The Fed: from forward guidance to data-dependency

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February 8th, 2019

The Fed is about to close the chapter of unconventional measures. After having begun to reduce its balance sheet,1 the latest statements from the members of the Fed show their desire to leave the future evolution of interest rates more open. So, from now on, the future path of rates will be more uncertain and will depend to a greater extent on trends in the economic and financial indicators.

A history of unconventional communication

The use of communication as a monetary policy tool intensified following the outbreak of the financial crisis. With short-term interest rates at 0% and faced with no possibility to cut them further to offer even more accommodative financial conditions, the Fed decided to declare very explicitly its intention to keep them at very low levels for a long period of time. The objective: to change investors’ and savers’ long-term expectations, thereby further reducing long-term rates.

When the economic recovery began to settle, the Fed also used communication to actively manage expectations about the first reference rate hike. Furthermore, once rates began to rise, forward guidance continued to be a key tool for the central bank, which began to indicate quite clearly the speed at which it would increase interest rates. This reorientation of its communications was necessary to ensure that the interest rate normalisation process would be gradual and would not jeopardise the economic recovery, given the contrast between market expectations that were sceptical about rate rises and a macroeconomic scenario that made them necessary. Thus, in a sense the Fed switched on «auto pilot», raising reference rates up to the 2.25%-2.50% range.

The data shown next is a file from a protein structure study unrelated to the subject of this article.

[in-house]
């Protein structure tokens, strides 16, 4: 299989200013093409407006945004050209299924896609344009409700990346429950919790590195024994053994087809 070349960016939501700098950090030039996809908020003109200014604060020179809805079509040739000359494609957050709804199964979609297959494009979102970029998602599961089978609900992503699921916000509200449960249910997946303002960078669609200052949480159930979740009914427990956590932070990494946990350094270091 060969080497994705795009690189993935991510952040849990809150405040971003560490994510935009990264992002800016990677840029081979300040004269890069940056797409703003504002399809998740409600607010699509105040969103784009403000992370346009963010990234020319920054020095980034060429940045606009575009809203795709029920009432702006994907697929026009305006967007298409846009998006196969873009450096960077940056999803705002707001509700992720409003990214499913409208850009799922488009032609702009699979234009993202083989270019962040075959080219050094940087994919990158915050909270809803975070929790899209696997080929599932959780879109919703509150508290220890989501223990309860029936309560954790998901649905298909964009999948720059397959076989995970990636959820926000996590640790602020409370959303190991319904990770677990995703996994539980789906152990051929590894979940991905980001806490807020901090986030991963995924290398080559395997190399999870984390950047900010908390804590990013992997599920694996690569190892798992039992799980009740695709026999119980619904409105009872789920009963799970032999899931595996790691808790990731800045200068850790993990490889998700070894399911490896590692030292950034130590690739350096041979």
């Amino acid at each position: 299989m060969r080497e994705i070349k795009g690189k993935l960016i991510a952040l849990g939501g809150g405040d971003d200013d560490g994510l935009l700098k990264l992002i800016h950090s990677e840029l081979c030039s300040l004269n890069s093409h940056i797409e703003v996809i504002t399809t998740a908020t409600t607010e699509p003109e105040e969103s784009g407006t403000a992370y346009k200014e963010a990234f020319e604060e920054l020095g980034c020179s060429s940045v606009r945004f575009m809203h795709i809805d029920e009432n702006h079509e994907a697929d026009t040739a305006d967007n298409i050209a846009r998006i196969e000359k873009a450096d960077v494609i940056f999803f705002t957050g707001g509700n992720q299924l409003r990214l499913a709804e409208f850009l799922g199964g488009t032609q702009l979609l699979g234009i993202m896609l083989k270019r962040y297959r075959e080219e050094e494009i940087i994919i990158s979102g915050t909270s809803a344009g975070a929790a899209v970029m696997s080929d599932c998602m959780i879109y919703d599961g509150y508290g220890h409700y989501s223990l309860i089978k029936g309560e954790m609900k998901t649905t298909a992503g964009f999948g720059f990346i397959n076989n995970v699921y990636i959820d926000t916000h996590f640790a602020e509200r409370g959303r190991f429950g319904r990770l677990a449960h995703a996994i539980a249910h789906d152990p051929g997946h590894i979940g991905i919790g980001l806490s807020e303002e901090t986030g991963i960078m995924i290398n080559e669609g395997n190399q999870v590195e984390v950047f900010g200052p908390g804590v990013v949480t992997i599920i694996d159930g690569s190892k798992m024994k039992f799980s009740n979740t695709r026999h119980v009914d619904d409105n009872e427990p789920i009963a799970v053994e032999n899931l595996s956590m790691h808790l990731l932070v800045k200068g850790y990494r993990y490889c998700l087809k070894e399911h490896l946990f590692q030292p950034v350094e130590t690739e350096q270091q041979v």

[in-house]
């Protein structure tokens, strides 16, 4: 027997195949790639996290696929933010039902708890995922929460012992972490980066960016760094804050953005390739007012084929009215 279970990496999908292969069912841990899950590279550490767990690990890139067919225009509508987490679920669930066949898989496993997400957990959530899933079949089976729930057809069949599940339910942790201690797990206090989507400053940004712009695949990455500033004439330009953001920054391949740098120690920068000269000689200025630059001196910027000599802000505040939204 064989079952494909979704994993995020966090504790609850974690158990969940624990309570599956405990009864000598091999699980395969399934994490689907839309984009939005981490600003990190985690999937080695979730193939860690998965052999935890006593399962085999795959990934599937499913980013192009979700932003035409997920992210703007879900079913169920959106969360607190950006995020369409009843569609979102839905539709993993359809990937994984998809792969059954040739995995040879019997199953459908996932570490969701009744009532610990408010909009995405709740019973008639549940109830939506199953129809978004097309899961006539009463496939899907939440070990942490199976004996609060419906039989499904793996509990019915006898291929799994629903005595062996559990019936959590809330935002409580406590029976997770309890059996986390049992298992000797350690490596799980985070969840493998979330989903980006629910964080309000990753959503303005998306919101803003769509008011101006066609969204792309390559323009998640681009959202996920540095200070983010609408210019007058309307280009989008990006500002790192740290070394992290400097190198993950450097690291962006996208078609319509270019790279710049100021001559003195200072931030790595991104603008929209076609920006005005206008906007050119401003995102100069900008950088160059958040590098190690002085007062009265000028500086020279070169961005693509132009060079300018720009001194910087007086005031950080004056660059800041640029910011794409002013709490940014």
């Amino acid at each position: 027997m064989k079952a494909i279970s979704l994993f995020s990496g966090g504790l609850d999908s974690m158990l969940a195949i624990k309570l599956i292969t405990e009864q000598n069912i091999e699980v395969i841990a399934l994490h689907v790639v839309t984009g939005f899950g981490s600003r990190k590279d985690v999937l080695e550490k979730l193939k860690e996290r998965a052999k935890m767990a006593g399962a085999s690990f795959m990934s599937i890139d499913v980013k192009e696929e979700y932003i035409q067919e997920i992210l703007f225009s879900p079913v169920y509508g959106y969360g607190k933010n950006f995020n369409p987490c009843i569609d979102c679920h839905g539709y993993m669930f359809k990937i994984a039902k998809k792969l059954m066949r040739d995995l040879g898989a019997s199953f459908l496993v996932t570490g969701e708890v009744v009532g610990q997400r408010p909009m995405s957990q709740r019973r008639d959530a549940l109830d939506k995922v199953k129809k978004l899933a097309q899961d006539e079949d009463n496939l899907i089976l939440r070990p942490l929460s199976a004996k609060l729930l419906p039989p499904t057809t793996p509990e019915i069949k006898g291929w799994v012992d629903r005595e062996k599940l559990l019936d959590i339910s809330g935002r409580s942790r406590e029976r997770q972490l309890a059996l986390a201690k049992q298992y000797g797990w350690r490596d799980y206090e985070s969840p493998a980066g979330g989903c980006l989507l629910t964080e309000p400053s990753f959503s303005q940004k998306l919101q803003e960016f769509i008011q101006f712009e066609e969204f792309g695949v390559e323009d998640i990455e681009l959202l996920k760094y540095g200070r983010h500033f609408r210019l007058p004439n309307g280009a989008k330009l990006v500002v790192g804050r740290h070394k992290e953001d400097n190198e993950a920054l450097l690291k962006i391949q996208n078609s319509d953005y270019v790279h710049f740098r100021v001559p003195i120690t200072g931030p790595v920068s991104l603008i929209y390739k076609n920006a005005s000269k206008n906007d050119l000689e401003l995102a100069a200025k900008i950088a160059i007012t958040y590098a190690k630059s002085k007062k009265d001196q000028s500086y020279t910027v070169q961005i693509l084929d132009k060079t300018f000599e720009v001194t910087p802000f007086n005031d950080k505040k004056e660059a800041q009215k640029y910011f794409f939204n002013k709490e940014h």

Normalised macroeconomic situation, normalised communication from the Fed

At the actual stage, interest rates are no longer accommodative but rather are in neutral territory: they neither stimulate nor restrict the business cycle.2 A good example of this is the fact that, as we can see in the first chart, the current official rate is already very close to what the members of the Fed estimate to be the long-term neutral rate. Therefore, the end of accommodative monetary policy, coupled with the fact that the economy is in a mature phase of the cycle (where there is less certainty over the optimal path for the central bank), has led the Fed to alter its communications. In particular, given the importance of monitoring the business cycle at the current economic outlook in order to calibrate the upcoming interest rate movements, several voices from within the Fed argue that monetary policy should provide less forward guidance over the coming quarters and be more data-dependant instead.

The consequences of normalising communication